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Canada's Felix Auger-Aliassime celebrates winning his Group F singles match against Greece's Michail Pervolarakis on Jan. 2, 2020.

TRACEY NEARMY/Reuters

Canada secured the first match of the new ATP Cup with Denis Shapovalov and Felix Auger-Aliassime winning their singles matches against Stefanos Tsitsipas and Michail Pervolarakis of Greece.

The Canadians swept Greece 3-0, with Shapovalov holding off No. 6-ranked Tsitsipas 7-6 (6), 7-6 (4) after the 19-year-old Auger-Aliassime beat Pervolarakis 6-1, 6-3 in the first singles victory of the tournament. They also teamed up to win the doubles.

The 24-team tournament is kicking off the men’s tennis season for 2020, with matches underway Friday in Brisbane and Sydney on Australia’s east coast and Perth in Western Australia state.

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The Canadians took an unassailable 2-0 lead ahead of the doubles match when Shapovalov, from Richmond Hill, Ont., won his singles match in just over two hours in Brisbane. Auger-Aliassime, from Montreal, needed only 69 minutes to complete his win over the Greek No. 2 who finished last season at No. 487 in the rankings.

“It’s always amazing to be part of the team and have kind of a team feeling – it’s pretty rare on the tour, so I definitely love it and I always feel like I thrive off that atmosphere,” Shapovalov said. “So, yeah, I’m really happy, happy with the result today.”

No. 15-ranked Shapovalov now has a 3-1 lead in career meetings over Tsitsipas, the ATP Finals champion, who was unable to convert his breakpoint chances in the seventh and 11th games of the second set and had a double-fault on match point.

“It’s definitely a huge win for me. Obviously, he had an unbelievable end to the season and he’s definitely one of the top players in the world right now,” Shapovalov said. “He’s got a great game. So to beat a guy like this first match of the year, it’s really special for me. It means a lot.”

Meanwhile, Nick Kyrgios served 20 aces in a win that cost him $4,000 in local currency and helped set up Australia’s opening ATP Cup win over Germany.

It was all for a cause. Kyrgios, so often considered the bad boy of tennis for his emotional behaviour and outbursts, promised to donate 200 Australian dollars ($180) for every ace he serves this month to go toward the recovery effort from the wildfires that have devastated parts of Australia, leaving at least 19 people dead and 1,400 homes destroyed.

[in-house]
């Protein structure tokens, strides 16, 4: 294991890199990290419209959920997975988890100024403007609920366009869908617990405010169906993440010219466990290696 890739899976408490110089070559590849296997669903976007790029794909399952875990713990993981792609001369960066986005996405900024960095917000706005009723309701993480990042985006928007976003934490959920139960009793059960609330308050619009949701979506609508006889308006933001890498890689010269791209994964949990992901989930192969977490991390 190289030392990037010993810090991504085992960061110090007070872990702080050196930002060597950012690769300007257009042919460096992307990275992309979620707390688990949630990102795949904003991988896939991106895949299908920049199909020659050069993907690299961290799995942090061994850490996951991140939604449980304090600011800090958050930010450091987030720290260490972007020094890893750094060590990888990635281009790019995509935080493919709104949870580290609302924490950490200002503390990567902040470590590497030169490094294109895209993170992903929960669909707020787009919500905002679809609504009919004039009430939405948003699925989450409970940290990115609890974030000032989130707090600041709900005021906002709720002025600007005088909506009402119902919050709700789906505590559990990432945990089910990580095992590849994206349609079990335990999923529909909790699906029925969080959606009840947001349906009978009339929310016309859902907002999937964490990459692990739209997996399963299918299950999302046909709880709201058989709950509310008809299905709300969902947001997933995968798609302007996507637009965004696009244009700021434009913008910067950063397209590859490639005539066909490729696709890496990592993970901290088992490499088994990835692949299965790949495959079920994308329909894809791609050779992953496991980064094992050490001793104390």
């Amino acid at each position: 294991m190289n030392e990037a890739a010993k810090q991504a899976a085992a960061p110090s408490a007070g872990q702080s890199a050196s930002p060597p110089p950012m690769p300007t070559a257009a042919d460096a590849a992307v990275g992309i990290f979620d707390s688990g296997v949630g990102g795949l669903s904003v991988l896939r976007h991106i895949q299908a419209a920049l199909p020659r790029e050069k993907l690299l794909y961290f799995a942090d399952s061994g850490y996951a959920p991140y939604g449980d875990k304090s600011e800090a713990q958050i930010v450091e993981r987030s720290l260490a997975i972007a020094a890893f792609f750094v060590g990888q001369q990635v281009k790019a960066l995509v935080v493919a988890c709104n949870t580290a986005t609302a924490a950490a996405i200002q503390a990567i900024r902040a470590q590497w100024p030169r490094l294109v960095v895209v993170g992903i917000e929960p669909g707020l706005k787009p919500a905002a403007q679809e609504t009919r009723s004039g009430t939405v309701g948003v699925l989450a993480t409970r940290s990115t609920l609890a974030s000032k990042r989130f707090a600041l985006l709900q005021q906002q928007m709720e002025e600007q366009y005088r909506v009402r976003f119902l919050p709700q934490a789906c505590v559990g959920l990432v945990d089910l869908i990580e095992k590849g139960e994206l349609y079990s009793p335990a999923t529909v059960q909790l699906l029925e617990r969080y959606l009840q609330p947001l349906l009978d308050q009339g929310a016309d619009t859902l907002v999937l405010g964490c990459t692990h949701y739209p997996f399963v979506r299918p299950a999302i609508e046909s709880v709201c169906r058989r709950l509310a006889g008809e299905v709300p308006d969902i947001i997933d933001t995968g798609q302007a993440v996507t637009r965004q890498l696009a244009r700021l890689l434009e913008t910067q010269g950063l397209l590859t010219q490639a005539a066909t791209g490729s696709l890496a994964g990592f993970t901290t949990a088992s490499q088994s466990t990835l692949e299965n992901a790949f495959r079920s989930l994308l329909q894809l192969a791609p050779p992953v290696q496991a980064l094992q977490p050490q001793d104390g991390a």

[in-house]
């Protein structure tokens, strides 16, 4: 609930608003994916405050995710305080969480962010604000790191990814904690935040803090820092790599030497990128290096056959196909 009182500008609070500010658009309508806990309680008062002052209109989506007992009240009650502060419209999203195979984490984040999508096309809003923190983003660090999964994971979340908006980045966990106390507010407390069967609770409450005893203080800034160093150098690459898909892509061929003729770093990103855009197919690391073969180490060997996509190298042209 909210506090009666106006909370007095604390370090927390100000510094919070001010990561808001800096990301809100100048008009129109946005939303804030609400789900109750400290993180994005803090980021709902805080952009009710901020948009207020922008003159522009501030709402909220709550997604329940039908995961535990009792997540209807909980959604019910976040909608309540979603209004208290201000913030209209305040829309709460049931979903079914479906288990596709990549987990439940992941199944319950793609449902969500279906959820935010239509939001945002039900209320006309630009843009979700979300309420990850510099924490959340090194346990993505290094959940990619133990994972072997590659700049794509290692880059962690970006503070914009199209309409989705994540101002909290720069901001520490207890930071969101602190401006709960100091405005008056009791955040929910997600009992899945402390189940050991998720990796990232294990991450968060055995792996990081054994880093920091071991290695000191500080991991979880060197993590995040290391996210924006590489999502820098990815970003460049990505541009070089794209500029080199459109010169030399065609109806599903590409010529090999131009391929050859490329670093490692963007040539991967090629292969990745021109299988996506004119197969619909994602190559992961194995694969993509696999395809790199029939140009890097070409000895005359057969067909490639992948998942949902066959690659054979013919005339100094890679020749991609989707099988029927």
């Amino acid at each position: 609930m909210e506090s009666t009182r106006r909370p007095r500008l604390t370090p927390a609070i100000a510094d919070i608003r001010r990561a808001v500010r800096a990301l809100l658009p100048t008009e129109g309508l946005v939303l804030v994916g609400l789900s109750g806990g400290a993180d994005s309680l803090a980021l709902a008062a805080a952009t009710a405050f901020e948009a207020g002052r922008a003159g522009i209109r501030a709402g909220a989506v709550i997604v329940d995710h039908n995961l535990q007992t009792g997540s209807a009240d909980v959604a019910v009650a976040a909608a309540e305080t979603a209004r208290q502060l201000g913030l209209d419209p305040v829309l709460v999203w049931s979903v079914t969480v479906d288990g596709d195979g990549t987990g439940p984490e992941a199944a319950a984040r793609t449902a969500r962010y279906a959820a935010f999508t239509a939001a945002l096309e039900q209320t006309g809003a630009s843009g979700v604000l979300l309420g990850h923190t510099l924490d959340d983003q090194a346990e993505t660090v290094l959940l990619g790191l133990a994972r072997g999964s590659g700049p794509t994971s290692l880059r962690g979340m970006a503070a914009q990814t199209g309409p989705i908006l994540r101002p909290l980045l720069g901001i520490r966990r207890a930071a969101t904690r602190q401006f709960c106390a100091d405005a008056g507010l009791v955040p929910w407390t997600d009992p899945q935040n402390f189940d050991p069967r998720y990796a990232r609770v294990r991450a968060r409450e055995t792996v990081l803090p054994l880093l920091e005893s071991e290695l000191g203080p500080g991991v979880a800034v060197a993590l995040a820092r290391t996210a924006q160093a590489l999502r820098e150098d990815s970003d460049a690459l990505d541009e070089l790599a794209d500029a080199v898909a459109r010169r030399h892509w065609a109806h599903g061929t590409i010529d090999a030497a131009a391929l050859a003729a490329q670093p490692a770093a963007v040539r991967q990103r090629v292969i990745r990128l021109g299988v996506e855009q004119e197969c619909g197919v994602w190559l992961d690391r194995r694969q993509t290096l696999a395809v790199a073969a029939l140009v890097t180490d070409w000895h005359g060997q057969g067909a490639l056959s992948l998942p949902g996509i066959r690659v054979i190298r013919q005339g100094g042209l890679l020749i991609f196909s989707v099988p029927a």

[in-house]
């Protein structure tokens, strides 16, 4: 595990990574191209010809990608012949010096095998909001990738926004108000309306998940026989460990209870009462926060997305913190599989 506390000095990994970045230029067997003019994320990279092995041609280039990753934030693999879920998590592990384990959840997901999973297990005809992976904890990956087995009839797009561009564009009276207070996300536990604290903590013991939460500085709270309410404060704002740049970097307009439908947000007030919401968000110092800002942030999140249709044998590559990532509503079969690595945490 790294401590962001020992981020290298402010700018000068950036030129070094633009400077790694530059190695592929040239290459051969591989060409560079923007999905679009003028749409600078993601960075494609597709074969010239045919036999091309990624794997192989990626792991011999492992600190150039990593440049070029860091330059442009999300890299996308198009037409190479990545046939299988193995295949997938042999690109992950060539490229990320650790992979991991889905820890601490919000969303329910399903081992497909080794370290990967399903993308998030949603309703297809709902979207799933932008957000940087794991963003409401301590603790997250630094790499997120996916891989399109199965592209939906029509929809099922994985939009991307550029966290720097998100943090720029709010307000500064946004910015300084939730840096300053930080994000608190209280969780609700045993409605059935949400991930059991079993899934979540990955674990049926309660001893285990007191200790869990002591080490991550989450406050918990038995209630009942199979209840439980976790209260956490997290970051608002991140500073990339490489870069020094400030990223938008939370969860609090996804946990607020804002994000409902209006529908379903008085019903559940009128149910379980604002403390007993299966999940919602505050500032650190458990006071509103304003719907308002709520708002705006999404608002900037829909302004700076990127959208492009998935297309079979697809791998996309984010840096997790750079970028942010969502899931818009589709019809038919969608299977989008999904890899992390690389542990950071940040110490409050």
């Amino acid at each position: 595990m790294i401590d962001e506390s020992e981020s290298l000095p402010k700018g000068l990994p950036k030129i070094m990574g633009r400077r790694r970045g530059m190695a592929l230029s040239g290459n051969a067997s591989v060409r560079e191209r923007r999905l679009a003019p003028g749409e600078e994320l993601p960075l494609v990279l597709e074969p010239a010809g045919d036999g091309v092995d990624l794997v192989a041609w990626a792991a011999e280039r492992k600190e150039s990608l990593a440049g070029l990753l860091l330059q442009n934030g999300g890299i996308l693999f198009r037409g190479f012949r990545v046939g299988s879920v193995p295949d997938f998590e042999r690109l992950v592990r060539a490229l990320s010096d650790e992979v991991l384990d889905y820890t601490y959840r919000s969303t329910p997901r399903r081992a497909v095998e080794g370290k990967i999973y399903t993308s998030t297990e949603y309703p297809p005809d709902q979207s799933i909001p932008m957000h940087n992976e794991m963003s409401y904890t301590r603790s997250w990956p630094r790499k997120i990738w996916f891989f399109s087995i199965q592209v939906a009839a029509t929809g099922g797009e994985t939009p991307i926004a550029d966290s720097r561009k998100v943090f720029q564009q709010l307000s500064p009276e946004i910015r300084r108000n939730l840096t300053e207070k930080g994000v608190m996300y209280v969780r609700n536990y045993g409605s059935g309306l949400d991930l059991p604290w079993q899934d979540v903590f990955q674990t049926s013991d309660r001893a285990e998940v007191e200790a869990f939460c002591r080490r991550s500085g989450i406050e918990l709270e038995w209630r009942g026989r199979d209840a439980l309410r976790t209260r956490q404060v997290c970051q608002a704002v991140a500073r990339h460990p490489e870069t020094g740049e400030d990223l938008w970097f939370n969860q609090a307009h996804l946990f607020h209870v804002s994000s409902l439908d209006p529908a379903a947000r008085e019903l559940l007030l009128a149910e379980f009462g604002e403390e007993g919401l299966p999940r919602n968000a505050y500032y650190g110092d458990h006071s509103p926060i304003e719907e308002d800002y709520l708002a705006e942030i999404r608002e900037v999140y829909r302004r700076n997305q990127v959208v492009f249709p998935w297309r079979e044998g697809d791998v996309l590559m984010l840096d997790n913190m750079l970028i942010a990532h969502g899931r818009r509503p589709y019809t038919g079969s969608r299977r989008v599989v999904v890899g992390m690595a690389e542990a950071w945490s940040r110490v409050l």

He opened and closed his 6-4, 7-6 (4) win over Jan-Lennard Struff on Friday in Brisbane with booming, high-value serves – including a second-service ace down the middle to close it out.

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Alex De Minaur followed that up with an upset over No. 7-ranked Alexander Zverev, trailing a set and a break before rallying to win 4-6, 7-6 (3), 6-2 at Pat Rafter Arena. Australia also won the doubles to clinch a 3-0 sweep of Germany.

Kyrgios devised the cash for aces idea earlier in the week and inspired other fundraising efforts from other players and from organizers of the ATP Cup and the Australian Open.

He said he was lifted by the crowd and motivated by the plight of people struggling in parts of the country impacted by the fires, including his hometown of Canberra. A tournament had to be relocated from the Australian capital to Victoria state earlier Friday because of poor air quality related to the proximity of the fires.

“It’s tough,” Kyrgios said, choking back tears and wiping his face with his towel in an on-court interview. “[The money raised] is going to the families, firefighters, animals, everyone who is losing homes, losing family – it’s a real thing. It’s bigger than tennis, you know.

“It’s tough to go out there and concentrate on tennis, to be honest. Every ace I was hitting that’s all I was thinking about. Every time I stepped up to the line that’s all I was thinking about.”

In Perth, Russia beat Italy after Norway rallied to edge the United States in Group D.

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Taylor Fritz beat Viktor Durasovic 6-2, 6-2 to give the Americans the lead and John Isner had two match points in the second-set tiebreaker of the second singles match before Casper Ruud rallied to win 6-7 (3), 7-6 (10), 7-5 to level it. Ruud teamed with Durasovic to beat Rajeev Ram and Austin Krajicek 4-6, 6-3, 10-5 to seal Norway’s 2-1 win.

“What I need to do is really just put this match behind me as best as I can, because at times it wasn’t pretty out there,” Isner said. “So hopefully I can fix some things and try to play a little bit better on Sunday.”

Fifth-ranked Daniil Medvedev gave Russia a 2-0 lead against Italy when he beat Fabio Fognini 1-6, 6-1, 6-3 in the second singles match.

In Sydney, Belgium secured the best-of-three match against Moldova, the last team to qualify, when Steve Darcis held off Alexander Cozbinov 6-4, 6-7 (4), 7-5 and David Goffin beat Radu Albot 6-4, 6-1. The Belgians then won the doubles for a 3-0 sweep. The Moldova team got a formal apology from tournament organizers after the wrong national anthem was played before the match.

Some players have questioned the rationale of playing the new team event so soon after the Davis Cup finals in November, but the first day of competition drew praise for some of the innovations – including the court-side team zone where coaches and players gather during the matches.

”It was fun,“ Goffin said. ”For my part, two coaches on my right and on my left during the matches. It’s something great. And we won the first tie, so at the moment it’s 10 out of 10.“

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The winners from each of the six groups and the two best runners-up will advance to the quarter-finals, which will start in Sydney on Thursday.

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